Britain's first pay-television service begins next Friday (January 7). It will run for three years?
Britain's first pay-television service begins next Friday (January 7). It will run for three years in an experiment to find whether Britain needs pay-tv.
Pay-tv is government-licenced, but privately financed. To start with, the experiment is confined to 10,000 converted sets in two London suburbs. Later it will embrace Sheffield, in Yorkshire, to test provincial reaction.
About 50 hours of programmes will be transmitted from Pay-TV's London headquarters each week. They will be wide and varied in range -- recent movies, 'live' theatre and ballet, sport, education programmes and documentaries. The aim is to provide an alternative service to the established programmes of Britain's three regular television channels.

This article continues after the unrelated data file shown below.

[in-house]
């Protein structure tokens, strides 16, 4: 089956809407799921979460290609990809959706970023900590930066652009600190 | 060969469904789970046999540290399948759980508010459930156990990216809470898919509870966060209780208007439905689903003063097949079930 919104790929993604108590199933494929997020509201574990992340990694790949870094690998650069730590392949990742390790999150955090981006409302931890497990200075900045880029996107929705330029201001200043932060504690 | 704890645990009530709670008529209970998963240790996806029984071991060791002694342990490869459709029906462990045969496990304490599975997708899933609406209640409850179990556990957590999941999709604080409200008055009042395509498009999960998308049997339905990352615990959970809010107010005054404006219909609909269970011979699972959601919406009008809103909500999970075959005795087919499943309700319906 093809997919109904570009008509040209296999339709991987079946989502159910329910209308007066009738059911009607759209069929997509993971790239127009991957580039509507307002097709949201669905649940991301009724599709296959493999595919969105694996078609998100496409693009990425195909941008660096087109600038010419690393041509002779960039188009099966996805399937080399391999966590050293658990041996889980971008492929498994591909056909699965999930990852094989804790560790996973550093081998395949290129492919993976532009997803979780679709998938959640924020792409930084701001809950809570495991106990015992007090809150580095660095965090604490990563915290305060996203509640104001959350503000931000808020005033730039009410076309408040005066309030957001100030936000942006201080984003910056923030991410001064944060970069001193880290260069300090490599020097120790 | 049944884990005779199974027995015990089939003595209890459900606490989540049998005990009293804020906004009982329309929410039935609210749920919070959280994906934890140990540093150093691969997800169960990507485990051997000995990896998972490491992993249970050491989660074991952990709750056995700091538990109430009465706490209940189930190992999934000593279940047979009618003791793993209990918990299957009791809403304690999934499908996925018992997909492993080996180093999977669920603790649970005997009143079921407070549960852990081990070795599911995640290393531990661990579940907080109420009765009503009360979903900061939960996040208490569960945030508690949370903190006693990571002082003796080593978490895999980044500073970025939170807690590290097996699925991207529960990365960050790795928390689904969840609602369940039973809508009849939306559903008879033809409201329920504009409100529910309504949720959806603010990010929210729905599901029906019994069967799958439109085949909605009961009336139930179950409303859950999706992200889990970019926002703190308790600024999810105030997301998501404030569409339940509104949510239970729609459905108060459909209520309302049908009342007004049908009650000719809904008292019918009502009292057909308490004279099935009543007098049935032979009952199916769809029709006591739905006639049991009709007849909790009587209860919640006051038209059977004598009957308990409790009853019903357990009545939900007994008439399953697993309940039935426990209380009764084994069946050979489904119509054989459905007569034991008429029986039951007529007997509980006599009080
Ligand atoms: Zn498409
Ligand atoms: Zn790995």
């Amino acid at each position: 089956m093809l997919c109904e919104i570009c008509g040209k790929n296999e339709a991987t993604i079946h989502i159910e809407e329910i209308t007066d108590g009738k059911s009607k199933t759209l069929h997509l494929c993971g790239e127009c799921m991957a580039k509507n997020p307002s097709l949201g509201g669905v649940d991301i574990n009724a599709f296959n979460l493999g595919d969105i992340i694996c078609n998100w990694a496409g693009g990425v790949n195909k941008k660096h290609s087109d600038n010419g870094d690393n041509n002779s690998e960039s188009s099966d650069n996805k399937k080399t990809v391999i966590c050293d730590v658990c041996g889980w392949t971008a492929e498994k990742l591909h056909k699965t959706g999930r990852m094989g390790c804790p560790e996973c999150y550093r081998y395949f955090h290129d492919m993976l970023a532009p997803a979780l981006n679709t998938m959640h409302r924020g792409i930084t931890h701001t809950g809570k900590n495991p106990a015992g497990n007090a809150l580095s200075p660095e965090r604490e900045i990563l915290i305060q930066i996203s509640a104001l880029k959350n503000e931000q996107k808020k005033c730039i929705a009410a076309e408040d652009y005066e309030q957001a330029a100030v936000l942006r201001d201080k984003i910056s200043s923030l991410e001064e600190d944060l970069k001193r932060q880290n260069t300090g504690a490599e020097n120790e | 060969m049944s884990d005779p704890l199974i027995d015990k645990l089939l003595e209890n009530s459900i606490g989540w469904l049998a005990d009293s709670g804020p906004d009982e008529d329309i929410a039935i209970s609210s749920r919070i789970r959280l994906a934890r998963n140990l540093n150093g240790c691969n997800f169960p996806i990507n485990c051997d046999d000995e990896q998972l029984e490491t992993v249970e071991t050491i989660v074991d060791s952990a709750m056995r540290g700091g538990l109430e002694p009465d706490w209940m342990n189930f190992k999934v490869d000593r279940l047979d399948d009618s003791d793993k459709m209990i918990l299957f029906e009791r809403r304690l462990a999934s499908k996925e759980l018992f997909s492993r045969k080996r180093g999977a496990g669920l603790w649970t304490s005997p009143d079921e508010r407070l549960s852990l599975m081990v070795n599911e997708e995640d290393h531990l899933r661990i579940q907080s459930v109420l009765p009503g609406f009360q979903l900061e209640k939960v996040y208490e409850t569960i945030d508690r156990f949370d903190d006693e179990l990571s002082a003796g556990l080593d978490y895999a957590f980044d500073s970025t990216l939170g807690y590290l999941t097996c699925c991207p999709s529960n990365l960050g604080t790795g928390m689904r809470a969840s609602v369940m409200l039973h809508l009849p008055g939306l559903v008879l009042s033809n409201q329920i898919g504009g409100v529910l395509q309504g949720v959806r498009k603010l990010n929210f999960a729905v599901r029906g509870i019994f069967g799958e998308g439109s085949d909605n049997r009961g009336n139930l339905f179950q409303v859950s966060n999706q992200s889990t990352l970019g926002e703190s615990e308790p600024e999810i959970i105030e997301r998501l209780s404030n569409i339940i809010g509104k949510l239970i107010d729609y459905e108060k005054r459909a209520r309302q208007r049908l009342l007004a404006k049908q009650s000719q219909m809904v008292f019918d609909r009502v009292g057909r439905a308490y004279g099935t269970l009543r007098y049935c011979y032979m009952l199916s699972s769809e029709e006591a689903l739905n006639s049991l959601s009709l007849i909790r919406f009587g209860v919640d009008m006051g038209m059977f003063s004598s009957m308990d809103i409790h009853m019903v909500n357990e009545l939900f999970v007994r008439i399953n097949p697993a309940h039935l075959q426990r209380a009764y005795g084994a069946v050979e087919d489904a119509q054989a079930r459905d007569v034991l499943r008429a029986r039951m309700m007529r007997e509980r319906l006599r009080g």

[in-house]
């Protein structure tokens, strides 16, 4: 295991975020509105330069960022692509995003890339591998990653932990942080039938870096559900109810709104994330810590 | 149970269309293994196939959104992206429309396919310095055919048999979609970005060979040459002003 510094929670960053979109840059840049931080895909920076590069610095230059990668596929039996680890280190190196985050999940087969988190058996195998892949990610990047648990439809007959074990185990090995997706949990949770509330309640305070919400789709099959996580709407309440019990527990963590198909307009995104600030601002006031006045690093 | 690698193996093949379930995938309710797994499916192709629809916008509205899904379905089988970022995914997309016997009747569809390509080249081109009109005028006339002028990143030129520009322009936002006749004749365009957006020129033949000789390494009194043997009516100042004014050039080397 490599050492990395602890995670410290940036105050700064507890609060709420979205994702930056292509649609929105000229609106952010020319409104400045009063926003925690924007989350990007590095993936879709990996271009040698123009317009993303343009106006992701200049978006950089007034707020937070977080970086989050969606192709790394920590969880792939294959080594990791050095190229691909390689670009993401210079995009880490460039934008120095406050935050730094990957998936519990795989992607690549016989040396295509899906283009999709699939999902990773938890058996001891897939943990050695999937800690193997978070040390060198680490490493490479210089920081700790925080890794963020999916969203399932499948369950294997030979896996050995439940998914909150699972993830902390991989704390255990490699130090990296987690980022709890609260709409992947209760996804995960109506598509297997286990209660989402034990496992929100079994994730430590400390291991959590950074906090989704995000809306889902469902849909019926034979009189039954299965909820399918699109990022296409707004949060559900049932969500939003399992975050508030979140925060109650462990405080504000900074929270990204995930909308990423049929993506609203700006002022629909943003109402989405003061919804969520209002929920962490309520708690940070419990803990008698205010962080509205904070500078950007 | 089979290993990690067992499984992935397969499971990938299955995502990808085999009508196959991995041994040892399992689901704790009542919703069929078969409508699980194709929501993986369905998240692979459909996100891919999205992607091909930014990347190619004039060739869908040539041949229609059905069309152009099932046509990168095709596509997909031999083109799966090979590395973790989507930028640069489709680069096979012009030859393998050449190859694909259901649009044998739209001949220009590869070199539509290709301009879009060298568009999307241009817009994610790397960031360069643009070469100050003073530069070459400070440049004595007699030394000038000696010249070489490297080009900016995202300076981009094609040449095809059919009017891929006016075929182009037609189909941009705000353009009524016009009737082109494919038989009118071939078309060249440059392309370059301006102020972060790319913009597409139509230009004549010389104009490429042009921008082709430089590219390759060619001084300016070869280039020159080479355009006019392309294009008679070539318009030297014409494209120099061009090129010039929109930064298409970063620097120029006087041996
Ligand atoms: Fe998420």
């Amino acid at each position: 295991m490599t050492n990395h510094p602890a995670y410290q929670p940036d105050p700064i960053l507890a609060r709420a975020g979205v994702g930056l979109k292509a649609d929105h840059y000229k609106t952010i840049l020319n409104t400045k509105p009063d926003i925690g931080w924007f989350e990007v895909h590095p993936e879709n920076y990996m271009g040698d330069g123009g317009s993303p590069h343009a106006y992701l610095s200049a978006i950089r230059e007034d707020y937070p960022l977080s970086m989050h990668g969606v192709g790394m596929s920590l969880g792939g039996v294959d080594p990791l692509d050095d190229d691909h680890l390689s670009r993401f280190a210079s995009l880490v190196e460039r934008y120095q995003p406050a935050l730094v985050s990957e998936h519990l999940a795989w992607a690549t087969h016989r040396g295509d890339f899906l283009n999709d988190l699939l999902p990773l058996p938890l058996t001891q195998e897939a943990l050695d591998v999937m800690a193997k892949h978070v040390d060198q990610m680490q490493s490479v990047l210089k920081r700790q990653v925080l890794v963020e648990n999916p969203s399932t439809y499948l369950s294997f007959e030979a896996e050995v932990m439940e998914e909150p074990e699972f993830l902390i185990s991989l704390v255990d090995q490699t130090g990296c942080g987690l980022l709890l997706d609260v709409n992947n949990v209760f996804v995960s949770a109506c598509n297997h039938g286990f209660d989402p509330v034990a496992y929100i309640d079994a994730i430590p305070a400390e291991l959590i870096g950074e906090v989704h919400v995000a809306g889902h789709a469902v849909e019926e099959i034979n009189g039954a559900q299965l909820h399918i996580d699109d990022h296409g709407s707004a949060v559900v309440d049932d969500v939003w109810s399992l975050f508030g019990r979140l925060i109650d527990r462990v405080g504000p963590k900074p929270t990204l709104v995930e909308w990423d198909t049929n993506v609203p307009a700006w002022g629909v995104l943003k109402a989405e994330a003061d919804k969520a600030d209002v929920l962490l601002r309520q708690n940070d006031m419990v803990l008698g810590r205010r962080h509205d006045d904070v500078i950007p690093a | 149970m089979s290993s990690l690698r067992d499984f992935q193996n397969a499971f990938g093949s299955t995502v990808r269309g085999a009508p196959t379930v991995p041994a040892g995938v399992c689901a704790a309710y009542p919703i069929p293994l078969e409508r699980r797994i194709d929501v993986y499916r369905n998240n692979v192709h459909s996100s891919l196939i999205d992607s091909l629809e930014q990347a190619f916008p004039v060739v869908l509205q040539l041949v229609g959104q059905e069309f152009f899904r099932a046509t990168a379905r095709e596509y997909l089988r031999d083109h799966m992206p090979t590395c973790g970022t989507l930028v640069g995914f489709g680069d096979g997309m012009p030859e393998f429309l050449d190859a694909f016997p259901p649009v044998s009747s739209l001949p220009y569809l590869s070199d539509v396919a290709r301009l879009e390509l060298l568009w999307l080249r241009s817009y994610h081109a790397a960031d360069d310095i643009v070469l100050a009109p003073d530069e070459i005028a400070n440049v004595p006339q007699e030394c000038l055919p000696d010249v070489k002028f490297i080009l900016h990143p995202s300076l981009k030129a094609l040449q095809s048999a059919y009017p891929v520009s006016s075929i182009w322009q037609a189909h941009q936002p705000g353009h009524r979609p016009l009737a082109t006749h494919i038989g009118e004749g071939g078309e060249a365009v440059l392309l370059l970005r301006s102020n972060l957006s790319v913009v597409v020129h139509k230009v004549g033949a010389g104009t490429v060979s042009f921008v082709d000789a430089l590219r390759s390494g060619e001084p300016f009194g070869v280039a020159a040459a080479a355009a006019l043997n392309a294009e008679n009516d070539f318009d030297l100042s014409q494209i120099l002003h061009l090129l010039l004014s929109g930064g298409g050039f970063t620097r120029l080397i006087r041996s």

Prices will vary according to the time and type of programme, but the average cot will work cut to about 3 shillings an hour. Viewers will get a schedule in advance telling them how much to put in the meter for each particular programme.
Transmission will be done by a wire service -- as used in the Soviet Union -- rather than by a frequency. Pay-TV are confident that the experiment will prove a success.
The button to start the service will be pressed by Mrs. Harold Wilson, wife of the British Prime Minister. But the actual opening will be done by Mr. Wedgwood Benn, who as Postmaster-General is responsible for television in Britain. This is part of his speech:--